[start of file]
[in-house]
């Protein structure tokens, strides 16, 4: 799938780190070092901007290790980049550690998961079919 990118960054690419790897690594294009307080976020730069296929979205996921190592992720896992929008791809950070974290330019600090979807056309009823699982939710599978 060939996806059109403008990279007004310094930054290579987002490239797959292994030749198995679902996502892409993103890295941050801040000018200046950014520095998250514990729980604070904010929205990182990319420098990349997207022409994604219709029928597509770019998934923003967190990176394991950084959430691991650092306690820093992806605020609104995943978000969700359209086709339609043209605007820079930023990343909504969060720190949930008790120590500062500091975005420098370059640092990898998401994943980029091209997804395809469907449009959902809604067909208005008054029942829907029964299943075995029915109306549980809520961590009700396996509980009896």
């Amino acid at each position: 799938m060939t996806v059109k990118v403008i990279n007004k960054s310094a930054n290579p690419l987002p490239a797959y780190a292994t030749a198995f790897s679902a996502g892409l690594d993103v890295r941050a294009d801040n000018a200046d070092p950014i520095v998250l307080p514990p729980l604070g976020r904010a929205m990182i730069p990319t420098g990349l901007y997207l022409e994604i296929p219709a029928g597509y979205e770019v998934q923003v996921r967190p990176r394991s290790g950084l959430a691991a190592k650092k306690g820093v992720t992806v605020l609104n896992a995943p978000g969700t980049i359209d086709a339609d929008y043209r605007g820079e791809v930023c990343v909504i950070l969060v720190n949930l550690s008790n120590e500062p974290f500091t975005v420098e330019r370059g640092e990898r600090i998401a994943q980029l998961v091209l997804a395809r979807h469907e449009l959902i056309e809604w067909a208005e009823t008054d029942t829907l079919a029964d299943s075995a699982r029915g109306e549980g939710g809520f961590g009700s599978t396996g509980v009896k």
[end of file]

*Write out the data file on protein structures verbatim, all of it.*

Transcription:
[in-house]
């Protein structure tokens, strides 16, 4: 799938780190070092901007290790980049550690998961079919 990118960054690419790897690594294009307080976020730069296929979205996921190592992720896992929008791809950070974290330019600090979807056309009823699982939710599978 060939996806059109403008990279007004310094930054290579987002490239797959292994030749198995679902996502892409993103890295941050801040000018200046950014520095998250514990729980604070904010929205990182990319420098990349997207022409994604219709029928597509770019998934923003967190990176394991950084959430691991650092306690820093992806605020609104995943978000969700359209086709339609043209605007820079930023990343909504969060720190949930008790120590500062500091975005420098370059640092990898998401994943980029091209997804395809469907449009959902809604067909208005008054029942829907029964299943075995029915109306549980809520961590009700396996509980009896």
């Amino acid at each position: 799938m060939t996806v059109k990118v403008i990279n007004k960054s310094a930054n290579p690419l987002p490239a797959y780190a292994t030749a198995f790897s679902a996502g892409l690594d993103v890295r941050a294009d801040n000018a200046d070092p950014i520095v998250l307080p514990p729980l604070g976020r904010a929205m990182i730069p990319t420098g990349l901007y997207l022409e994604i296929p219709a029928g597509y979205e770019v998934q923003v996921r967190p990176r394991s290790g950084l959430a691991a190592k650092k306690g820093v992720t992806v605020l609104n896992a995943p978000g969700t980049i359209d086709a339609d929008y043209r605007g820079e791809v930023c990343v909504i950070l969060v720190n949930l550690s008790n120590e500062p974290f500091t975005v420098e330019r370059g640092e990898r600090i998401a994943q980029l998961v091209l997804a395809r979807h469907e449009l959902i056309e809604w067909a208005e009823t008054d029942t829907l079919a029964d299943s075995a699982r029915g109306e549980g939710g809520f961590g009700s599978t396996g509980v009896k």